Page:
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Rare simulator mimics Key Bridge collapse. Could tragedy have been prevented?

Rare simulator reveals if Key Bridge collapse could have been prevented
Rare simulator reveals if Key Bridge collapse could have been prevented 03:19

BALTIMORE -- A simulator is giving investigators a closer look at what happened last month when the Dali crashed into the Key Bridge, causing it to collapse and killing six construction workers.

This simulator modeled the exact conditions during the bridge collapse to determine whether it could have been prevented. 

WJZ got a rare look at the simulator at California State University's Maritime Academy — one of only three in the United States —where researchers input the exact conditions at the time of the Key Bridge collapse.

They found that, with a ship that large, with no power, little could have been done to stop the tragedy.

"Unfortunately, all of the factors that went wrong, or could go wrong did go wrong, and that essentially all happened at the worst time that it could have," said Kevin Calnan, Assistant Professor of Marine Transportation at Cal Maritime. "We could compare it to the perfect storm of accidents where everything that could go wrong did go wrong at exactly where we would not want it to go wrong." 

Cal Maritime's simulator found containers acted as sails with winds pushing the Dali directly toward the Key Bridge.

"Just to get that ship from a speed of 8 knots forward, it took us about 1 nautical mile—that's 6,076 feet—just to get that ship to be dead in the water with zero speed," Calnan said. 

"Human errors can also be simulated such as delayed reactions, incorrect commands or miscommunication," said Cal Maritime's Senior Director of Academic Technology Dr. Jase Teoh. "Tide, currents and weather conditions mimic the situation as closely as possible."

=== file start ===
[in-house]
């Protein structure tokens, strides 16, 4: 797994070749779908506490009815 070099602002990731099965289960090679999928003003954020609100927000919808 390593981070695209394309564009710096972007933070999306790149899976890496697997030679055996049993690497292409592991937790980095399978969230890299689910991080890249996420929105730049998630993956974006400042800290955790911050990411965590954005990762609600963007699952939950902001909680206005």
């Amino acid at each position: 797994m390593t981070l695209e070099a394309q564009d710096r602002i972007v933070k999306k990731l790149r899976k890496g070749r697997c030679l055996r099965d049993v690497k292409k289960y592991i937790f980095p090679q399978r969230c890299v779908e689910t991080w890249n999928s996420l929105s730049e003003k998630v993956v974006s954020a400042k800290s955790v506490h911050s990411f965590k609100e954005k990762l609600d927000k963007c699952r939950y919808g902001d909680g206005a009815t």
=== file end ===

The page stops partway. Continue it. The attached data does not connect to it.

The simulator also found one of the few scenarios that could have prevented the disaster was two tugboats at full power pulling the Dali away from the bridge, which is something that would not have been common practice. 

"It would have taken two very powerful tugs to be able to slow that ship down from a speed of 8 knots to dead in the water," Calnan said. "These ships are incredibly difficult to slow down and it takes quite a bit of time, and that's if our propulsion plant is online." 

Simulators like this one can be a powerful tool and show that without power, there was little the crew could do but warn of an impending disaster. 

"As horrific as that was, we have a lot of lessons we can learn and a lot of changes we can implement on behalf of the unfortunate accident that did occur," Calnan said.

NTSB report could be released soon

Twenty-one members and two pilots were onboard DALI, a 948-foot vessel managed by Synergy Marine Group, a Singapore-based company. The vessel was carrying 764 tons of hazardous materials.

The National Transportation Safety Board is expected to release its initial findings in the next few days.

Next step: Removing the Dali

The 35-foot deep emergency channel —the deepest allowing access around the Key Bridge disaster site so far—has closed until May 10, while Unified Command crews refloat the Dali.

The ship is one of the biggest obstacles to fully reopening access to the Port of Baltimore.

Crews will use a massive hydraulic grabber to pick up the remaining bridge pieces from the bottom of the Patapsco River after the ship has been removed.

FBI investigating the Dali

The FBI has opened a criminal investigation.

There were possible electrical problems before the Dali left port, according to an Associated Press source

Alarms were going off on some of the refrigerated containers, possibly indicating an inconsistent power supply. Yet, the Dali left on its journey anyway. 

The NTSB is focusing on electrical systems and considering possible dirty fuel as their investigators work to determine the cause. 

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